2 fair skin, blond hair, blue or green eyes always sunburn, light tan 10 - 20 Minutes 400 - 800 Minutes 600 - 1200 Minutes 800 - 1600 Minutes
3 dark hair, blue eyes light sunburn, good tan 20 - 30 Minutes 800 - 1200 Minutes 1200 - 1800 Minutes 1600 - 2400 Minutes
4 dark skin, dark or black hair, brown eyes no sunburn, always tan approx. 45 Minutes approx. 1800 Minutes approx. 2700 Minutes approx. 3600 Minutes
5 dark skin, black hair, dark eyes no sunburn approx. 60 Minutes approx. 2400 Minutes approx. 3600 Minutes approx. 4800 Minutes
6 black skin, black hair, black eyes no sunburn approx. 90 Minutes approx. 3600 Minutes approx. 5400 Minutes approx. 7200 Minutes
Anna Shvets @ Pexels.com
Anna Shvets @ Pexels.com

How can you protect yourself from harmful UV radiation?

There are different ways to protect yourself from harmful UV rays. In any case, it is advisable not to expose oneself to the sun's rays without protection in order to avoid long-term consequences, primarily skin cancer.


If you are going to be in the sun, it is essential to apply a sunscreen with the highest possible sun protection factor beforehand.Here it is extremely important to apply the cream in good time, i.e. some time before you start sunbathing. It is also important to apply the product generously. The choice of sun protection factor should depend on the individual skin type and the other circumstances, i.e. first and foremost on the location and duration of the stay in the sun. Sunscreen products should always be used in addition to other measures, such as protective clothing and spending most of the time in the shade.


Clothing is one of the oldest means humans have used to protect themselves from the sun's rays. In addition to normal everyday clothing, through which residual UV radiation still penetrates in most cases - there are also special fabrics that offer above-average UV protection. The focus of the development of such textiles is in Australia. Young children in particular should never be in the sun without protective clothing and sunscreen with a high sun protection factor.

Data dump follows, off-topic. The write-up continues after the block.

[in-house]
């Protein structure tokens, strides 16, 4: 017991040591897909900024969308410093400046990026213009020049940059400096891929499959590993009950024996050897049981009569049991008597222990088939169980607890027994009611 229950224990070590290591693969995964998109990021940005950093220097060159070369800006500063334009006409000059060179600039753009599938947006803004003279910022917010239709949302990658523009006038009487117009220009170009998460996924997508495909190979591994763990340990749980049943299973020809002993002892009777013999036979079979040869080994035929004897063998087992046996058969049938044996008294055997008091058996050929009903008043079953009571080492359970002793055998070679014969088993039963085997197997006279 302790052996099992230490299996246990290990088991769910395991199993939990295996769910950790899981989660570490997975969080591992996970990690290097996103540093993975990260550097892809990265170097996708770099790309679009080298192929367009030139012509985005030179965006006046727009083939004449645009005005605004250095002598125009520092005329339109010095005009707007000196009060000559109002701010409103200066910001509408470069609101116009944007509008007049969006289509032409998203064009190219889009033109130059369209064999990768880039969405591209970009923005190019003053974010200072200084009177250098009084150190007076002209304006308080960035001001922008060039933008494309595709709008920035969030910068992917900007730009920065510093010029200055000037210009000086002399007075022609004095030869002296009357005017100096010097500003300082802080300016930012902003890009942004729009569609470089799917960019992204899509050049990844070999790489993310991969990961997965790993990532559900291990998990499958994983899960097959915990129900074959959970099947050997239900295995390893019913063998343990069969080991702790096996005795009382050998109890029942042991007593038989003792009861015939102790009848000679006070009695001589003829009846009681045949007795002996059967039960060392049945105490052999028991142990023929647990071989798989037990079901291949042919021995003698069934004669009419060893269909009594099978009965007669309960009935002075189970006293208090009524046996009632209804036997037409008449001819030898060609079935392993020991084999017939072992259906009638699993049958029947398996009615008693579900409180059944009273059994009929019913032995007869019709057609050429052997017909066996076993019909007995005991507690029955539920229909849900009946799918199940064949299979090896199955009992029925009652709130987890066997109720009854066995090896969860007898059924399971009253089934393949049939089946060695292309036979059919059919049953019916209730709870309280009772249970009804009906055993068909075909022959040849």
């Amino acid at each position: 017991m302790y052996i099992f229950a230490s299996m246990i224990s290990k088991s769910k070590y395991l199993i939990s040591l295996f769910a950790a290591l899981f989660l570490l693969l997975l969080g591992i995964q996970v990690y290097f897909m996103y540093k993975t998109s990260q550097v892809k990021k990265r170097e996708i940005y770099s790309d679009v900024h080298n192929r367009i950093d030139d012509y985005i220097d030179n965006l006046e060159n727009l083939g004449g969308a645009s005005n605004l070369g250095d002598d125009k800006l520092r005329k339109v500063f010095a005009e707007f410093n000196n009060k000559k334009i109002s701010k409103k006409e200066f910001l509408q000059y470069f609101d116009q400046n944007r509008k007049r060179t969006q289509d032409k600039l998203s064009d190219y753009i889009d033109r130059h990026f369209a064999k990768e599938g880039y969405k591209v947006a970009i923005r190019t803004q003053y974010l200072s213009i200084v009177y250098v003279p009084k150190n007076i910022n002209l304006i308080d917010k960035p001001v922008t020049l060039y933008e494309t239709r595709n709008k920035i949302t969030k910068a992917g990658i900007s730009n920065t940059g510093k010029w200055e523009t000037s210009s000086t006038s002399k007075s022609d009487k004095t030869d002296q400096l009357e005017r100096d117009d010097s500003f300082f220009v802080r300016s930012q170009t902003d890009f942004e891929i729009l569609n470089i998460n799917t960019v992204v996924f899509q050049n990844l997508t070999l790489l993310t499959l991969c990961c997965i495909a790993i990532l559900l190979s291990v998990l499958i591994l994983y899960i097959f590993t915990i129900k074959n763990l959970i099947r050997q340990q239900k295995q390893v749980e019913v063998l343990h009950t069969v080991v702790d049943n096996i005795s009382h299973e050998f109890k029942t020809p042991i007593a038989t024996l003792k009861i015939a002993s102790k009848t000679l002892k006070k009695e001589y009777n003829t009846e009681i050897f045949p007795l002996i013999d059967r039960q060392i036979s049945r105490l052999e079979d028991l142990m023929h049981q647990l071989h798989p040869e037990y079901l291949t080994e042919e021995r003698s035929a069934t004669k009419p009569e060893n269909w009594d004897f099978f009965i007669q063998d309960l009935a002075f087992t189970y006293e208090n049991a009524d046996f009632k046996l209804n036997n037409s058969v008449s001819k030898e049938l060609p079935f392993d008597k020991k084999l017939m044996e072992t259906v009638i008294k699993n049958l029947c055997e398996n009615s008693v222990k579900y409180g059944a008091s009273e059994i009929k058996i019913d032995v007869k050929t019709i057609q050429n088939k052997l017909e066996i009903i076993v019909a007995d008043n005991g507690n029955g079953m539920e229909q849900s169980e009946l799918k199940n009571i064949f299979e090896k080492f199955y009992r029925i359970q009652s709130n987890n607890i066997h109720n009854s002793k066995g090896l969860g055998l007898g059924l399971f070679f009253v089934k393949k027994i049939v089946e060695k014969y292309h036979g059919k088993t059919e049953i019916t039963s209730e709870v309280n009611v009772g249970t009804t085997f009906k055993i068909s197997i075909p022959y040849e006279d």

Headgear is also essential here. Although hair provides some protection from the sun's rays to the exposed head, it is recommended to wear a wide-brimmed hat or a peaked cap to avoid sunstroke and also to protect the eyes.

Stay in the shade

Probably the most effective way to protect yourself from the harmful effects of sun exposure is to stay in the shade. Of course, this is not always practical, but especially in summer during midday, it makes sense to avoid the sun altogether.

Early on, people began to make sunshades or parasols for this purpose. The first depictions of parasols in Egypt, Persia and China can be found as early as antiquity. This makes the parasol much older than the umbrella. Initially, the parasol was always carried in the hand, which is still common in some regions, for example in Asia. It was not until the 20th century that the standing parasol was developed, as we know it today from cafés, for example.